The Richmond Palladium-Item newspaper seems to have multiple personalities when it comes to characterizing the nature of civil protest. In Friday's editorial, they so nobly say "It's our right to stand up for our beliefs, tell our elected officials we disagree, share our viewpoints with neighbors, family and friends, strive for the betterment of our country as a whole. That right brings with it a responsibility to respect others' ideas, hear out their concerns and try at the very least to understand our differences." The article then proceeds to condemn any protest that violates the law, indicating there is some concept of "vital" and "proper" protest, of which illegal acts are not a part. I suppose, then, that they would have had to condemn the entire U.S. civil rights movement, the actions of fellow journalists who disobey the law to protect sources, and a slew of other "improper" protests throughout the history of our country. (Perhaps they misunderstand that sometimes acting improperly is, unfortunately, the only way to draw attention to a cause, for better or worse.) But surely, then, the above statement means they do support and respect legal and peaceful acts that share viewpoints, encourage dialogue about our beliefs, and work to change our communities for the better, right? Like a written petition, maybe? Apparently not - they would call such actions "misguided" and "desperate" and "an affront to civic fair play", and go on to equate those actions with physical assault.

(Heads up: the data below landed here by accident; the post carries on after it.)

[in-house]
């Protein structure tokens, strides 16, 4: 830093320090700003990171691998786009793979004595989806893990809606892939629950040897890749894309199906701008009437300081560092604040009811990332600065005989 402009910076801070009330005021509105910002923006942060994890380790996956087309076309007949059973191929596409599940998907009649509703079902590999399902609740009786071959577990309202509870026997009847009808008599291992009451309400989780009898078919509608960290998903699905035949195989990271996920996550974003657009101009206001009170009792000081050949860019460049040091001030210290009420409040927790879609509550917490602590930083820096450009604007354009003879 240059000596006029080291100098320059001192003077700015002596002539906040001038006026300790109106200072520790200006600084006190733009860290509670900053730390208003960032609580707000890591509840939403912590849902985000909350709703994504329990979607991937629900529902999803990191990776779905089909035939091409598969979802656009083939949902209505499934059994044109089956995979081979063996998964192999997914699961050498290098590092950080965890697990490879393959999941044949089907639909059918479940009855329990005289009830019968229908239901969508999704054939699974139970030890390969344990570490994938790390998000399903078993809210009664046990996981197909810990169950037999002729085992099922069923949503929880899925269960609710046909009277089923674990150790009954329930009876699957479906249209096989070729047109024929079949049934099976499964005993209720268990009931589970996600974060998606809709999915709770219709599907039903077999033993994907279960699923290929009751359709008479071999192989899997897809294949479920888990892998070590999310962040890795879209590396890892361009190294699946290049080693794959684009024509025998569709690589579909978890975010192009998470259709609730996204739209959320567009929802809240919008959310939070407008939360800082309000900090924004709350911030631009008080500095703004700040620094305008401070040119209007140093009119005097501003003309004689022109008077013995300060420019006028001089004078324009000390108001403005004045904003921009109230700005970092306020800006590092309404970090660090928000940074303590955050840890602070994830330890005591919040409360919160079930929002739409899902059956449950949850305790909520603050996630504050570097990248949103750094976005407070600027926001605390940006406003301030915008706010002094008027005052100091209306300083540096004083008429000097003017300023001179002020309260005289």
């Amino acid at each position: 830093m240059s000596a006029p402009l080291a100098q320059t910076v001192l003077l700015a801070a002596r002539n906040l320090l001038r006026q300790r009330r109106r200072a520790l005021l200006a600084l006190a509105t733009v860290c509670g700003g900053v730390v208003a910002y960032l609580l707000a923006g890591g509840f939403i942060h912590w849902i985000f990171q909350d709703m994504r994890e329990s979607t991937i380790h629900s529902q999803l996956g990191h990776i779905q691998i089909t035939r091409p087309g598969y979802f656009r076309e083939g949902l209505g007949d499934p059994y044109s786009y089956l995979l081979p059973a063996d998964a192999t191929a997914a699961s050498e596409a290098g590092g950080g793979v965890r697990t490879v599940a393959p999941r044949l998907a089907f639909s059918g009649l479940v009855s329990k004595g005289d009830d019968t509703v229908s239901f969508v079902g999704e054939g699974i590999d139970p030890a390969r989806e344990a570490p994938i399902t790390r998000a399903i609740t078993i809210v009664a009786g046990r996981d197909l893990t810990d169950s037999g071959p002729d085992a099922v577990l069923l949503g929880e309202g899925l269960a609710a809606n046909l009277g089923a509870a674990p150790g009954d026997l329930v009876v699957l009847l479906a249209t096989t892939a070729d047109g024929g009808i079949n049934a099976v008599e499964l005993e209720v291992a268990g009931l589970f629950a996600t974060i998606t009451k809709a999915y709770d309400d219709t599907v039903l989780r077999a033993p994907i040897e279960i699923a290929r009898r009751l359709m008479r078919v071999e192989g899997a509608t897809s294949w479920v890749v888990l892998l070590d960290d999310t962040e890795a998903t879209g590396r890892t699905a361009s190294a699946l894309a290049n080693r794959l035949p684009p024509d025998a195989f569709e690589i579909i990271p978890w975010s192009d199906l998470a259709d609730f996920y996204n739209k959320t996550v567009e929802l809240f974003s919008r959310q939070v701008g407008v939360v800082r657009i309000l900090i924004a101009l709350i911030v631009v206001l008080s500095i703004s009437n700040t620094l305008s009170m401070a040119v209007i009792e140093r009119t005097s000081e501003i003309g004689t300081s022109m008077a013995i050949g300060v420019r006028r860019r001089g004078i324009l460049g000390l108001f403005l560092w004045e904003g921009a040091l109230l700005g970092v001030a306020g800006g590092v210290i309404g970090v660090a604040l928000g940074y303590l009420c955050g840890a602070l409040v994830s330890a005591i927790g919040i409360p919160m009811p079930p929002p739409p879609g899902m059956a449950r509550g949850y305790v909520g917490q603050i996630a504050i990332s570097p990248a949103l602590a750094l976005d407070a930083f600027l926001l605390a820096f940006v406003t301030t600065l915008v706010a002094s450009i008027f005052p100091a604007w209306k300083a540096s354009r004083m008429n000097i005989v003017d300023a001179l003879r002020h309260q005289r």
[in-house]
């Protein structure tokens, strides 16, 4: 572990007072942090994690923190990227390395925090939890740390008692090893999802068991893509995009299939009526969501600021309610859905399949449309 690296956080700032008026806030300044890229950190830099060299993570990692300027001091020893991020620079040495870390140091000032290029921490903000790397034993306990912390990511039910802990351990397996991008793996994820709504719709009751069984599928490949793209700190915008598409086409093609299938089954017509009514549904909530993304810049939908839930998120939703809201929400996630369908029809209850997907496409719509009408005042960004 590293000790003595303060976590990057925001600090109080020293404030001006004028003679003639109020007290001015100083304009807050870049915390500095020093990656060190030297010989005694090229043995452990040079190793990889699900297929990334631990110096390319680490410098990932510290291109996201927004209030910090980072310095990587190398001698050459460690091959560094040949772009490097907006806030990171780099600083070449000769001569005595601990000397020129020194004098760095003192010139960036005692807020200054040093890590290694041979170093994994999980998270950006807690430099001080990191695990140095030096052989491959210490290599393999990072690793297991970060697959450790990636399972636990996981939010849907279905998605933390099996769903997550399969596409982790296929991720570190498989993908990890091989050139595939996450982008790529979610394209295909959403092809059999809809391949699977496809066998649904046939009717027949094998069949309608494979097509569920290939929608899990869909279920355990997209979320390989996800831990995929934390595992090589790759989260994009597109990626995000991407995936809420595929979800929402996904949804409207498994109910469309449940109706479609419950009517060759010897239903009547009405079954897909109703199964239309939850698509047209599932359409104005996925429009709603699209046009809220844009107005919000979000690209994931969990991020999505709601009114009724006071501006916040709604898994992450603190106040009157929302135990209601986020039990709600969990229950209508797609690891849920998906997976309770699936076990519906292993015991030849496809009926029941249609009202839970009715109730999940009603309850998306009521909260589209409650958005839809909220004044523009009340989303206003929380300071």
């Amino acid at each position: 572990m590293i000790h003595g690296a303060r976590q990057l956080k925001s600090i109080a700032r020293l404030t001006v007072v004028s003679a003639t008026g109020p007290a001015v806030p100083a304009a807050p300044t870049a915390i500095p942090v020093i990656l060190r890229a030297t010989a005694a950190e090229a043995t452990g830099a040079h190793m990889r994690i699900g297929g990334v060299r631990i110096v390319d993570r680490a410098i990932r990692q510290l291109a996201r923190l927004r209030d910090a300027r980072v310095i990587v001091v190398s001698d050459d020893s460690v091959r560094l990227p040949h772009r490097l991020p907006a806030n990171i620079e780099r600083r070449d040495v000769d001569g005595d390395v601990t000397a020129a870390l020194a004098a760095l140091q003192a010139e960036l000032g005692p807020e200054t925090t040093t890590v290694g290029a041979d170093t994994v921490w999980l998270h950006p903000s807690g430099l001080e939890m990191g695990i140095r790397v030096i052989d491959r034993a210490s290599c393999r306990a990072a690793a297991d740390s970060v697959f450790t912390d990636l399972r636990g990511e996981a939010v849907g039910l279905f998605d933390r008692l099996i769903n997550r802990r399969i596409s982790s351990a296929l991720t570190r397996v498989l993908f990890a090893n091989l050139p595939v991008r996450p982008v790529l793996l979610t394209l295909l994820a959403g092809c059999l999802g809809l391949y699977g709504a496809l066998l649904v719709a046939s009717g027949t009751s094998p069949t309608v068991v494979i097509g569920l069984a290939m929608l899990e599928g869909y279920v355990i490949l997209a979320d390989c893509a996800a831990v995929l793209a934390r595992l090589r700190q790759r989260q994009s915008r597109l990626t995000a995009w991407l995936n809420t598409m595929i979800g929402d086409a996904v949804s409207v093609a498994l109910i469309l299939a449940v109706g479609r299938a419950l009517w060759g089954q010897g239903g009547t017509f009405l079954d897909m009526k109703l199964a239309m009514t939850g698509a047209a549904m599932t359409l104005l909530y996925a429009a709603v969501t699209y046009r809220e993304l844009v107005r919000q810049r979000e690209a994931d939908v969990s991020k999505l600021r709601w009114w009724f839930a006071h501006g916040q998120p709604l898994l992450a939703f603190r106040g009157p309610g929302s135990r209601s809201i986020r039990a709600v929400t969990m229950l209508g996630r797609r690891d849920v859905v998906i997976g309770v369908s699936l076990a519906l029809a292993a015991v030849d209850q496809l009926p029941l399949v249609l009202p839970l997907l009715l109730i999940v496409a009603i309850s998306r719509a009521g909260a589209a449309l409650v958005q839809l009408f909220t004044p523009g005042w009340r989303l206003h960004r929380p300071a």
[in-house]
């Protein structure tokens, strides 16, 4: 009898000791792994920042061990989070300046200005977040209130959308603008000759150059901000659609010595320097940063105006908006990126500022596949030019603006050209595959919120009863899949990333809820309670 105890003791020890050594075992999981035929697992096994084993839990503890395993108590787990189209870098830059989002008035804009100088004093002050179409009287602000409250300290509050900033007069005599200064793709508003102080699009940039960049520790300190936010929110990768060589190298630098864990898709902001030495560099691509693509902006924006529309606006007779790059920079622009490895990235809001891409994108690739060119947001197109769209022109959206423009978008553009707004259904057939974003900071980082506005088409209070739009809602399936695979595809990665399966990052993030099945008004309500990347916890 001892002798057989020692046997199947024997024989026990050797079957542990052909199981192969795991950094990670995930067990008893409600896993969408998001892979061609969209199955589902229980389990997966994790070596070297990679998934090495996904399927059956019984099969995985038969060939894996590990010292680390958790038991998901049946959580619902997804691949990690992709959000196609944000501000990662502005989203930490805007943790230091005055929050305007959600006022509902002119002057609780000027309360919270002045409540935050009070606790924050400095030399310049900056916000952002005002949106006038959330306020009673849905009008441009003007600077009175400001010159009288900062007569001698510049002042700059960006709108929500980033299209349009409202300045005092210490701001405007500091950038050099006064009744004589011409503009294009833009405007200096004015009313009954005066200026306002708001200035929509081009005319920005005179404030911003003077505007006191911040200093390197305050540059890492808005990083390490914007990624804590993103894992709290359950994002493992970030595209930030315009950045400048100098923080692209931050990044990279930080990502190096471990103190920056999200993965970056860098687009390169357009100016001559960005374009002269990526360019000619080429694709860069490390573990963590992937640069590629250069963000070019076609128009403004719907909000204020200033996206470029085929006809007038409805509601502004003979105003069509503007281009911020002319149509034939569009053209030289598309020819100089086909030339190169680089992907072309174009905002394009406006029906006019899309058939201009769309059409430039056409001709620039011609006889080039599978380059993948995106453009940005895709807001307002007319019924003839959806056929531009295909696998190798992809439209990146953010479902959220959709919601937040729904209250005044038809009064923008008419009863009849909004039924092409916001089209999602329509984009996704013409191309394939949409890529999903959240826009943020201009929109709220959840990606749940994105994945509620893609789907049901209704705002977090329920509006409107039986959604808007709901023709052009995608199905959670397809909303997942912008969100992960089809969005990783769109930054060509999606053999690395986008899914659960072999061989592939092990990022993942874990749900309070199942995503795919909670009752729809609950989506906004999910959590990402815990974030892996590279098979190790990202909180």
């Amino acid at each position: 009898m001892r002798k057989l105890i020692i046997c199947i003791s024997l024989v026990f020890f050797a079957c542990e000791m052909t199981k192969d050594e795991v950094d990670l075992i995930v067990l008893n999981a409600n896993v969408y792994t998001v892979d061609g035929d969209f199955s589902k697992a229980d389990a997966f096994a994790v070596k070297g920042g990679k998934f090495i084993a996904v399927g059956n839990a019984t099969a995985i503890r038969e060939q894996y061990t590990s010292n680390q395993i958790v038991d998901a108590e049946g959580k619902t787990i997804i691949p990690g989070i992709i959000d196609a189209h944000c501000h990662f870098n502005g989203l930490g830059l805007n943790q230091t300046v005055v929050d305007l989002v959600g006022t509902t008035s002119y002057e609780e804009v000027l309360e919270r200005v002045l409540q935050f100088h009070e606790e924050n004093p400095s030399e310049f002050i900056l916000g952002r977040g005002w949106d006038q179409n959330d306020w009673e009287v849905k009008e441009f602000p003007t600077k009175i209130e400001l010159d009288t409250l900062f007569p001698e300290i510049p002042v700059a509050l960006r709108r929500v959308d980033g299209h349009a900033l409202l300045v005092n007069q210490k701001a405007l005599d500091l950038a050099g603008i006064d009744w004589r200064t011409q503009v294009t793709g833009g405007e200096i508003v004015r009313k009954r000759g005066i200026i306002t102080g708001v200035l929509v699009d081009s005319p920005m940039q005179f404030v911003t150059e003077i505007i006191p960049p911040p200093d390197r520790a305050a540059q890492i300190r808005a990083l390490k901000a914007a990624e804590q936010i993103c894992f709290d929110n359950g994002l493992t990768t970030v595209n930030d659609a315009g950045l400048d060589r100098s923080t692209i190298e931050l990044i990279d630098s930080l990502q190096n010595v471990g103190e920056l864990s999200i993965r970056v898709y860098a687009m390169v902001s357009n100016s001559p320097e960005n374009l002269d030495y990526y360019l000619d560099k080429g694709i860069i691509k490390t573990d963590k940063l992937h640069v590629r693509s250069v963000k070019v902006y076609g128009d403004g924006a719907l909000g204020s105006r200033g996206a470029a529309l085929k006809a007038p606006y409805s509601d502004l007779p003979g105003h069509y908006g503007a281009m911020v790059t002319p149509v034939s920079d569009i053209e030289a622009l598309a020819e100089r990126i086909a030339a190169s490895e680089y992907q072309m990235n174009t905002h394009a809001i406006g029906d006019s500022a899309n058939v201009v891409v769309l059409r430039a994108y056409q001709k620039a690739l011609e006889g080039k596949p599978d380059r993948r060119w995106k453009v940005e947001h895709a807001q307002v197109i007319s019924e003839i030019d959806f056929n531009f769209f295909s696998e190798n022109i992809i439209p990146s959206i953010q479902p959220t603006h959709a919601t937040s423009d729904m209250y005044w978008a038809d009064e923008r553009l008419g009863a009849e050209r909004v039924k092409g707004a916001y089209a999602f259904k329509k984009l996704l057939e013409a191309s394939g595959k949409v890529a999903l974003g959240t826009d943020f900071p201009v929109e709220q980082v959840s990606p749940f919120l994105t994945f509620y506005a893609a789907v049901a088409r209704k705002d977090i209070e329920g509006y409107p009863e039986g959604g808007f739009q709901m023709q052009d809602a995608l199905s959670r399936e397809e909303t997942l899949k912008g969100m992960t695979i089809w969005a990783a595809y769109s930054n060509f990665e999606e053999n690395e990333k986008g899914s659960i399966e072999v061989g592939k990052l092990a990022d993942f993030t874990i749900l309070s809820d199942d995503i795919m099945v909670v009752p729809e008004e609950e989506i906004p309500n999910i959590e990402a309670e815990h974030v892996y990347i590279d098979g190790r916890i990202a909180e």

Wow. If I understand their position correctly as derived from their various published statements, the only kind of disagreement that is proper or fair is no real disagreement at all. It's sad and scary that a local institution that is theoretically so much a part of facilitating free speech and dialogue about the community - even when it involves acts of protest - seems to so manifestly misunderstand those opportunities, and the vehicles available for engaging in them.
One thought on “Pal-Item Misunderstands Nature of Protest”
I find it really weird that people think that a protest against the establishment should obey the rules of said establishment. Where is the logic in that?
Two of the many protests in our history, the [actual] Boston Tea Party and the Civil Rights demonstrations in the south were both law-breaking, with the former being a felony, even! It's called "Civil DISOBEDIENCE" for a reason. 😛